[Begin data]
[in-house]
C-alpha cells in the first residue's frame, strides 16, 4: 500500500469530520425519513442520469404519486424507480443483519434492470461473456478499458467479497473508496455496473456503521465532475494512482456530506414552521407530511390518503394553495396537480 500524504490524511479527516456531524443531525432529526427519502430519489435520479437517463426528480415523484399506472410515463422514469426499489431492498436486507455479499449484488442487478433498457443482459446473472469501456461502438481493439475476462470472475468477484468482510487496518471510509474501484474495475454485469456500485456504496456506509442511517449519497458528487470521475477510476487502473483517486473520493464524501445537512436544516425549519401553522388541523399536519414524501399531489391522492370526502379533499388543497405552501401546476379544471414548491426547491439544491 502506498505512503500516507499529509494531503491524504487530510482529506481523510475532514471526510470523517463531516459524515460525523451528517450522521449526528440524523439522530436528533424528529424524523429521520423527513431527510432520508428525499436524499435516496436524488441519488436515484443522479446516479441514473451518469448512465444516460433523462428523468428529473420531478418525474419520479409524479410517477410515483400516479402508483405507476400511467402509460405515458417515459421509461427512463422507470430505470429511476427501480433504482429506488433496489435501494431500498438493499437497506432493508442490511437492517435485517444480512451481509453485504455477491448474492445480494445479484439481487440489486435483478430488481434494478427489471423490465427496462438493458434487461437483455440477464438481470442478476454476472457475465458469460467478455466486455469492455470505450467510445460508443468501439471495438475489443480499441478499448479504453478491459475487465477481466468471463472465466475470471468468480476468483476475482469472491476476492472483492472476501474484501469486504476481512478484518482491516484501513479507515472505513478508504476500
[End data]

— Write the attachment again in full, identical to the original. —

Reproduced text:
[in-house]
C-alpha cells in the first residue's frame, strides 16, 4: 500500500469530520425519513442520469404519486424507480443483519434492470461473456478499458467479497473508496455496473456503521465532475494512482456530506414552521407530511390518503394553495396537480 500524504490524511479527516456531524443531525432529526427519502430519489435520479437517463426528480415523484399506472410515463422514469426499489431492498436486507455479499449484488442487478433498457443482459446473472469501456461502438481493439475476462470472475468477484468482510487496518471510509474501484474495475454485469456500485456504496456506509442511517449519497458528487470521475477510476487502473483517486473520493464524501445537512436544516425549519401553522388541523399536519414524501399531489391522492370526502379533499388543497405552501401546476379544471414548491426547491439544491 502506498505512503500516507499529509494531503491524504487530510482529506481523510475532514471526510470523517463531516459524515460525523451528517450522521449526528440524523439522530436528533424528529424524523429521520423527513431527510432520508428525499436524499435516496436524488441519488436515484443522479446516479441514473451518469448512465444516460433523462428523468428529473420531478418525474419520479409524479410517477410515483400516479402508483405507476400511467402509460405515458417515459421509461427512463422507470430505470429511476427501480433504482429506488433496489435501494431500498438493499437497506432493508442490511437492517435485517444480512451481509453485504455477491448474492445480494445479484439481487440489486435483478430488481434494478427489471423490465427496462438493458434487461437483455440477464438481470442478476454476472457475465458469460467478455466486455469492455470505450467510445460508443468501439471495438475489443480499441478499448479504453478491459475487465477481466468471463472465466475470471468468480476468483476475482469472491476476492472483492472476501474484501469486504476481512478484518482491516484501513479507515472505513478508504476500